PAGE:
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Characteristics of deformation bands and relationship to primary deposition: an outcrop study from the Wirral, north-west England

Hough, Ed; Wakefield, Oliver; Cripps, Cath; Thompson, Joanna. 2015 Characteristics of deformation bands and relationship to primary deposition: an outcrop study from the Wirral, north-west England. [Lecture] In: British Sedimentological Research Group Annual General Meeting, Keele, UK, 19-20 Dec 2015. British Geological Survey. (Unpublished)

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Abstract/Summary

The gross environment of deposition has been recognised as a major influence on the development of deformation bands. Deformation bands represent local zones of grainsize reduction/crushing and fusing that develop in response to the accommodation of stress, and typically develop in sandstones. As they can result in crosscutting planes of low permeability compared to undeformed rock, deformation bands can degrade reservoir quality, and have an adverse impact on the performance of economically important hydrocarbon reservoirs, aquifers or potential repositories for carbon capture. Outcrop of the Middle Triassic (Anisian) Sherwood Sandstone Group from Thurstaston Hill and West Kirby (Wirral, north-west England) comprises a series of stacked dune and interdune facies, with rare heterolithic fluvial associations (channel and channel lag). Aeolian dunes are characterised by relatively large-scale, low- to high-angle cross-sets with common bimodal ‘pinstripe’- type lamination, with interdunes typified by planar and ripple-laminated sandstone and silty sandstone. A striking feature is the development of deformation bands which are locally pervasive. Initial data collection shows that deformation bands are more common in grainfall and grainflow facies, becoming rare/not observed in trough, planar cross-bedded and pebbly sandstone facies. Their morphology has been categorised into 4 distinct classes based on the spatial density and relationship between individual deformation bands (see image). The permeability of these features, assessed in the field by mini-permeameter, does not appear to be related to the class of the deformation band. These features have a high permeability contrast with the surrounding sandstone, and permeability values up to two orders of magnitude lower than undeformed sandstone is indicated. Where present in reservoir rocks such as the Leman Sandstone of the North Sea, or regional aquifers such as the Wilmslow Sandstone onshore, present day bulk permeabilities may be higher in fluvial facies with no deformation bands, rather than silt and clay-poor aeolian facies that host these features. Deformation bands may have a stronger influence on fluid flow toward the end of the production history of a well or field, when reservoir pressures are depleted. These observations, could mean that reappraisal of reservoirs is required to optimise production in declining fields/aquifers.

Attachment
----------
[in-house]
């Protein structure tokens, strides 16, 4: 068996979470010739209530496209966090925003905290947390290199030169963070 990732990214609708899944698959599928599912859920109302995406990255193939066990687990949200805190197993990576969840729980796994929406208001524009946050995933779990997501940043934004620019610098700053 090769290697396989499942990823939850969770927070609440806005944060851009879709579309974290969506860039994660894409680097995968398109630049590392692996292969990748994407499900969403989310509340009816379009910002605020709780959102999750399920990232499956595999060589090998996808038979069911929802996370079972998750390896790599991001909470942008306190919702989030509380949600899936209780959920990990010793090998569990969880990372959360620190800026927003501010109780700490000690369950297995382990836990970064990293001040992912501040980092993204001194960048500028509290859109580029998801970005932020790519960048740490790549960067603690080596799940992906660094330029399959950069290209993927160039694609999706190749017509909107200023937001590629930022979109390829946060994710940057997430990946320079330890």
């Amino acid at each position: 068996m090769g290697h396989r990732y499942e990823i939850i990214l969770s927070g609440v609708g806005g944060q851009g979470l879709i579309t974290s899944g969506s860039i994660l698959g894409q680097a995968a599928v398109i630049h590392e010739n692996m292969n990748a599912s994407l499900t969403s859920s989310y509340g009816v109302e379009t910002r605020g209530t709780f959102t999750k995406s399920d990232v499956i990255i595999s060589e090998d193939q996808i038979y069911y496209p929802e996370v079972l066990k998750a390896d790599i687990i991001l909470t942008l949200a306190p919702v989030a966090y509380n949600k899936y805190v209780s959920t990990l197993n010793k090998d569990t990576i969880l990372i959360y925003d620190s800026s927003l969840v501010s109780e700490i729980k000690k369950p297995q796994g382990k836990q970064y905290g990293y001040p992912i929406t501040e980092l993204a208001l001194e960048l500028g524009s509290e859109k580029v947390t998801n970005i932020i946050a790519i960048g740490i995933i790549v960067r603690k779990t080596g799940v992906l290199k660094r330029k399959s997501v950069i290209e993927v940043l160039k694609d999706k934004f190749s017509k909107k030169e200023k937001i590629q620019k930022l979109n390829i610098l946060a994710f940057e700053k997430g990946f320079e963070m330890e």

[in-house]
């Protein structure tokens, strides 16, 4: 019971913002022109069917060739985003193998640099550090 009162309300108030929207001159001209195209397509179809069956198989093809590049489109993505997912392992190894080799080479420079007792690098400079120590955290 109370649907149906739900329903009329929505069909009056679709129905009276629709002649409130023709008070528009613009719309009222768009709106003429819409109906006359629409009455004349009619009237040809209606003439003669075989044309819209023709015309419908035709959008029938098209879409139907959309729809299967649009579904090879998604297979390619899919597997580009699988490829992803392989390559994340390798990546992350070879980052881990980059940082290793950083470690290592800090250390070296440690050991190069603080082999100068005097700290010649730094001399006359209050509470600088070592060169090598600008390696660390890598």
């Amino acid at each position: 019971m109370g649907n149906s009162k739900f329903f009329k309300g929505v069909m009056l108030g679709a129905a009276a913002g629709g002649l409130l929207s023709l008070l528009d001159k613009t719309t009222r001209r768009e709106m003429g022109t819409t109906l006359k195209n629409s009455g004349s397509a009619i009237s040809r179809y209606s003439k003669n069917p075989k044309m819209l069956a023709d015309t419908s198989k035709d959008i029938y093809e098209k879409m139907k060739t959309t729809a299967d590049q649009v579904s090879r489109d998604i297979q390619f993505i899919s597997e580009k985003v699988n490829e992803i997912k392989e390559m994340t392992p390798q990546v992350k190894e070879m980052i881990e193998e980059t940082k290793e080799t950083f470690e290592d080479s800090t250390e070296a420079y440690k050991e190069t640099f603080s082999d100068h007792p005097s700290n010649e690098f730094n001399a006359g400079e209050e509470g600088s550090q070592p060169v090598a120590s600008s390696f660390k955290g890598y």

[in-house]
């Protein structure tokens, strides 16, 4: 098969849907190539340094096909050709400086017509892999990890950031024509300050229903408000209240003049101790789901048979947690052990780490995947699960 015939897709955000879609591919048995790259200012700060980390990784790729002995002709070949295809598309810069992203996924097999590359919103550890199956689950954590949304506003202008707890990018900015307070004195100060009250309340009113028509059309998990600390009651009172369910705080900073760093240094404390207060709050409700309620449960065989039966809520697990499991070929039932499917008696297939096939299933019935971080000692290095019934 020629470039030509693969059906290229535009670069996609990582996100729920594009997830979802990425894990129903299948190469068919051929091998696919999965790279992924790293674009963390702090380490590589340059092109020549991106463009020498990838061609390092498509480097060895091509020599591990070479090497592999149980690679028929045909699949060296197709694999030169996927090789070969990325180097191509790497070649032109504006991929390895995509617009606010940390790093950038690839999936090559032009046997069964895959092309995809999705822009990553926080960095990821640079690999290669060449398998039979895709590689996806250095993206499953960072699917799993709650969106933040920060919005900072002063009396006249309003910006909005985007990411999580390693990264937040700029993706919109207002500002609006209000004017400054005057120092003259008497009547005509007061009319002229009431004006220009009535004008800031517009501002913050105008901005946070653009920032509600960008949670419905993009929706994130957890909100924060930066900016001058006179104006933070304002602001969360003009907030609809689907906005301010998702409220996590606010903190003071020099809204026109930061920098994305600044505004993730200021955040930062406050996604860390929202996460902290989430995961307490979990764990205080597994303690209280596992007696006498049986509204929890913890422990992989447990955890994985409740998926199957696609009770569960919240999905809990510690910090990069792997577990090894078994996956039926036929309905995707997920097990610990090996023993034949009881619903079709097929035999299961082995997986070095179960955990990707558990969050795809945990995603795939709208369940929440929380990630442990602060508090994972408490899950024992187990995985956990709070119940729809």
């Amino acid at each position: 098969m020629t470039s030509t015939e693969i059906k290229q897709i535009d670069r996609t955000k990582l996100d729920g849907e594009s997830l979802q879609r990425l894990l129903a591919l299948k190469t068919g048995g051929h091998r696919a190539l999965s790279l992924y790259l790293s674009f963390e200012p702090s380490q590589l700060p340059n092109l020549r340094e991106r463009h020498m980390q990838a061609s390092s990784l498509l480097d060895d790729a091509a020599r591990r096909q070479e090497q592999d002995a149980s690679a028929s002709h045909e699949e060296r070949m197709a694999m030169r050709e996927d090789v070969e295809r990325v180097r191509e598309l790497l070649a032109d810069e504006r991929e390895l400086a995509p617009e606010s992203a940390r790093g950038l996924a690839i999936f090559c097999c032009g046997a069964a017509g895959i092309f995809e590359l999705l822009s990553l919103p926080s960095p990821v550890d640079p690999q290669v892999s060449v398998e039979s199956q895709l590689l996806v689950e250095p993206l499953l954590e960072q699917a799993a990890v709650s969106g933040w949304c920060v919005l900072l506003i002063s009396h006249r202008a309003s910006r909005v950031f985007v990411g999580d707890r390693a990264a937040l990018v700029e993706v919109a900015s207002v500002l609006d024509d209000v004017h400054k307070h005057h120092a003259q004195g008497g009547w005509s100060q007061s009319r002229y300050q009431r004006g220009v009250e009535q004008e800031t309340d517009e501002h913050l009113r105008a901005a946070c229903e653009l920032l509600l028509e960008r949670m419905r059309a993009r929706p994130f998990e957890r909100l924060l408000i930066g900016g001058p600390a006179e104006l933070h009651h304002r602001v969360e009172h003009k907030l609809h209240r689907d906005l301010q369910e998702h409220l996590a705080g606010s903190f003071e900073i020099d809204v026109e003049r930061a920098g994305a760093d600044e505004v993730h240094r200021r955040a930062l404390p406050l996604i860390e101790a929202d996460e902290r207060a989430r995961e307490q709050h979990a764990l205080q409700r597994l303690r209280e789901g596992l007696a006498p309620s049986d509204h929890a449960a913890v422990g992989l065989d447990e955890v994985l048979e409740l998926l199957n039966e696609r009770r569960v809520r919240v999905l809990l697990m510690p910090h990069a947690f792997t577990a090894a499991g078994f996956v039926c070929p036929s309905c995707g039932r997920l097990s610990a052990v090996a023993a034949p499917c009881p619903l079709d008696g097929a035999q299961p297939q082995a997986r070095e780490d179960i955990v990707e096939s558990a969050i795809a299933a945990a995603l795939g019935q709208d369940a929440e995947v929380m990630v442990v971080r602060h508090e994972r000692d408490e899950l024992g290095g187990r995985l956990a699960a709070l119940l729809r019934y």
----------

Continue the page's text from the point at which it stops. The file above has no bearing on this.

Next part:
Item Type: Publication - Conference Item (Lecture)
Additional Keywords: Sherwood Sandstone, Deformation Band, Triassic, Fluid Flow, Hydrocarbon, aeolian, fluival, facies, sedimentology
NORA Subject Terms: Earth Sciences
Date made live: 10 May 2017 13:20 +0 (UTC)
URI: http://nora.nerc.ac.uk/id/eprint/516991

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